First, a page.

Mary Ingalls' Blindness Not From Scarlet Fever? Viral Meningoencephalitis Tied To 'Little House on the Prairie' Character's Sight Loss

  @mariamzzarellam.vultaggio@ibtimes.com on February 05 2013 5:02 PM

“Little House on the Prairie” fans know that Mary Ingalls’ blindness was caused by scarlet fever, but the beloved books might have been wrong.

According to a new study, brain infection was the most likely cause of Mary’s blindness in 1879 at the age of 14, the Inquistr wrote. She was one of the main characters in the books that chronicled the lives of Laura Ingalls Wilder and her family during the 1800s.

It was also made into a hit 1970s television show, “Little House on the Prairie,” which stared Melissa Gilbert as Laura  and Michael Landon as Charles.

In the "Little House" series, the family believed scarlet fever was to blame for making Mary blind.

But in a study published Monday 4 in the journal Pediatrics, researchers suggest she was a victim of viral meningoencephalitis, which inflames the brain and the membranes that protect the central nervous system.

Co-author Dr. Beth Tarini, a pediatrician and researcher at the University of Michigan, said she always found Ingalls’s blindness perplexing.

“Since I was in medical school, I had wondered about whether scarlet fever could cause blindness because I always remembered Mary’s blindness from reading the 'Little House' stories and knew that scarlet fever was once a deadly disease. I would ask other doctors, but no one could give me a definitive answer, so I started researching it.”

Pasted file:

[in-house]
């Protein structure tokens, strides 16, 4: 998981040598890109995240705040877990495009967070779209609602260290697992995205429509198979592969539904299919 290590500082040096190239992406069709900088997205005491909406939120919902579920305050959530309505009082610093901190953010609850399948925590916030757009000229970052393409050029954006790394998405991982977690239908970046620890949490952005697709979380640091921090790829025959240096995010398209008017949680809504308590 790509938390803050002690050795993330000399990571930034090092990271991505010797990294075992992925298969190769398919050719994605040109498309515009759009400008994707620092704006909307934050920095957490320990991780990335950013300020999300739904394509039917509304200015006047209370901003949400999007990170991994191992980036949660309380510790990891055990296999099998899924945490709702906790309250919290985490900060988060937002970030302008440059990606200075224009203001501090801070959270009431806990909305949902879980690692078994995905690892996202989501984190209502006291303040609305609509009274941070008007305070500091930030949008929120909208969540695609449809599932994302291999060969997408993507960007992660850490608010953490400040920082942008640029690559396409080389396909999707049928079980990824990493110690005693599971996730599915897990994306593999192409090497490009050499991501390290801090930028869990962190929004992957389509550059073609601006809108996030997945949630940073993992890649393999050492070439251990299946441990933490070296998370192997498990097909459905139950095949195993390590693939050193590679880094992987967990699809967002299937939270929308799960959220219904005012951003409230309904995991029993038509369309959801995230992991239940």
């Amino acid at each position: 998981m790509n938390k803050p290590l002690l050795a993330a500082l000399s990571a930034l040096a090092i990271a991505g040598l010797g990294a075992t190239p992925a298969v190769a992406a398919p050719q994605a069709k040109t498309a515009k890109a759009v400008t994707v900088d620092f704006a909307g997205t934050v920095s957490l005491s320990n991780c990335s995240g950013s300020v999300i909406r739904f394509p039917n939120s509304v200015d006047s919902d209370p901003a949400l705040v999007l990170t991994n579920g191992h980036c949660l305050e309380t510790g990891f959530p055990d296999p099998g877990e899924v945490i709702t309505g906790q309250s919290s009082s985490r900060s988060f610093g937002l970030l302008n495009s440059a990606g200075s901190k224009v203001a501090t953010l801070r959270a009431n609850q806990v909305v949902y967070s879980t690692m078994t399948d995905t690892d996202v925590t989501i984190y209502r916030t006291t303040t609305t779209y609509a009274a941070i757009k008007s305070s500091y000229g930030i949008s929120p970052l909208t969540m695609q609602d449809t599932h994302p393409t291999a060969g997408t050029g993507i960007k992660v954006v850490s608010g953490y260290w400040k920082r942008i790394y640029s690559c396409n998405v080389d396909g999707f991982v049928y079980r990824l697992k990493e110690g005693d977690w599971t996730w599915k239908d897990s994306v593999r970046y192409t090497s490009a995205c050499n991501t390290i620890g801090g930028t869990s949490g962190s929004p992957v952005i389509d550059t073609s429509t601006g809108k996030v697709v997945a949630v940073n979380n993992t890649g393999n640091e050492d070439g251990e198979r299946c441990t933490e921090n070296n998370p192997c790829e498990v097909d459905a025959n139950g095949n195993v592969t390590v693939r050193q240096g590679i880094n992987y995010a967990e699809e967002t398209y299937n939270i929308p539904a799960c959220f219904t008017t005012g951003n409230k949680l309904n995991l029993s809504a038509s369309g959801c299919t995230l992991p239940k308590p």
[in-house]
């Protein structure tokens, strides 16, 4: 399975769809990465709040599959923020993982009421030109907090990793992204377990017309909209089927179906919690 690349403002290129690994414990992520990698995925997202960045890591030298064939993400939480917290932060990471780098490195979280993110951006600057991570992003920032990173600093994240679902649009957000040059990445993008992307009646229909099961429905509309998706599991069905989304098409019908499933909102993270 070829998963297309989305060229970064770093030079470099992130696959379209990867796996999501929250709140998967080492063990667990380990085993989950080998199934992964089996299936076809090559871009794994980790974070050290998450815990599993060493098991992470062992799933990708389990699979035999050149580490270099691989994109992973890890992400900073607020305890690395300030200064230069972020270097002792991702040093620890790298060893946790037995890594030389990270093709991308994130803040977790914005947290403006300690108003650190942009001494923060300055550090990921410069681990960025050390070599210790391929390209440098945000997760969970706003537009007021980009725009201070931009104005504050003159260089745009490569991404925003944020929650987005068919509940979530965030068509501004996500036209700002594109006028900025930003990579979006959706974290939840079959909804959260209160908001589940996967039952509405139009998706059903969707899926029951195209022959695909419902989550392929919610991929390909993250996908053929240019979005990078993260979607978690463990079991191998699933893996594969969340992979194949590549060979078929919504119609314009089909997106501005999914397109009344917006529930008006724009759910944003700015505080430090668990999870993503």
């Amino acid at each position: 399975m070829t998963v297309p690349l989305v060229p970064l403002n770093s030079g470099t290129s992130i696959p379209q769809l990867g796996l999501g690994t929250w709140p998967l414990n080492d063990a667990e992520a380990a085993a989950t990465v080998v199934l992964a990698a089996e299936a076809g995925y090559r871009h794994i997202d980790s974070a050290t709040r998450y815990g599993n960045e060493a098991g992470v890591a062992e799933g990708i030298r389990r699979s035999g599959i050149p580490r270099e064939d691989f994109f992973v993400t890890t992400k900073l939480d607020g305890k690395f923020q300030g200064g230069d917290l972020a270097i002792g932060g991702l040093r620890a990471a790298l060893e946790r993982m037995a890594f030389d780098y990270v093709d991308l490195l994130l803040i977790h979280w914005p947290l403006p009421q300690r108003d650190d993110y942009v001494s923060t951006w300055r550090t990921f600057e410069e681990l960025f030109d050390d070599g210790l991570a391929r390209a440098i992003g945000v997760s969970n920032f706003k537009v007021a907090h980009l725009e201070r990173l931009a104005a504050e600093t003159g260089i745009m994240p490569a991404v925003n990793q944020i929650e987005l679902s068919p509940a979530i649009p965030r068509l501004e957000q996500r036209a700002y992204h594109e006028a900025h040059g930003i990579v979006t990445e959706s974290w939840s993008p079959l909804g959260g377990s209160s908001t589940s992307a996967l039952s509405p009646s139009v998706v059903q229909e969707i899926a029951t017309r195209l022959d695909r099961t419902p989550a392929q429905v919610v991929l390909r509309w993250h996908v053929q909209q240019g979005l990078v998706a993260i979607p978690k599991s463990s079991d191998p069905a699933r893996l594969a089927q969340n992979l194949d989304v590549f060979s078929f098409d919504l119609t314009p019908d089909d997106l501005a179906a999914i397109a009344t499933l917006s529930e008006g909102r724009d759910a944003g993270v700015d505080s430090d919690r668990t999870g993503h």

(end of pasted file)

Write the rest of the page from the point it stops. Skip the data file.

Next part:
The Associated Press reports that Tarini was determined to settle the question, and after thorough research she found  no documents substantiating that scarlet fever was a plausible cause to Ingall’s loss of sight.

Another one of the study’s authors, Sarah S. Allexan, a medical student at the University of Colorado, spoke about what might have really happened.

“Laura’s memoirs were transformed into the 'Little House' novels. Perhaps to make the story more understandable to children, the editors may have revised her writings to identify scarlet fever as Mary’s illness because it was so familiar to people and so many knew how frightening a scarlet fever diagnosis was.”

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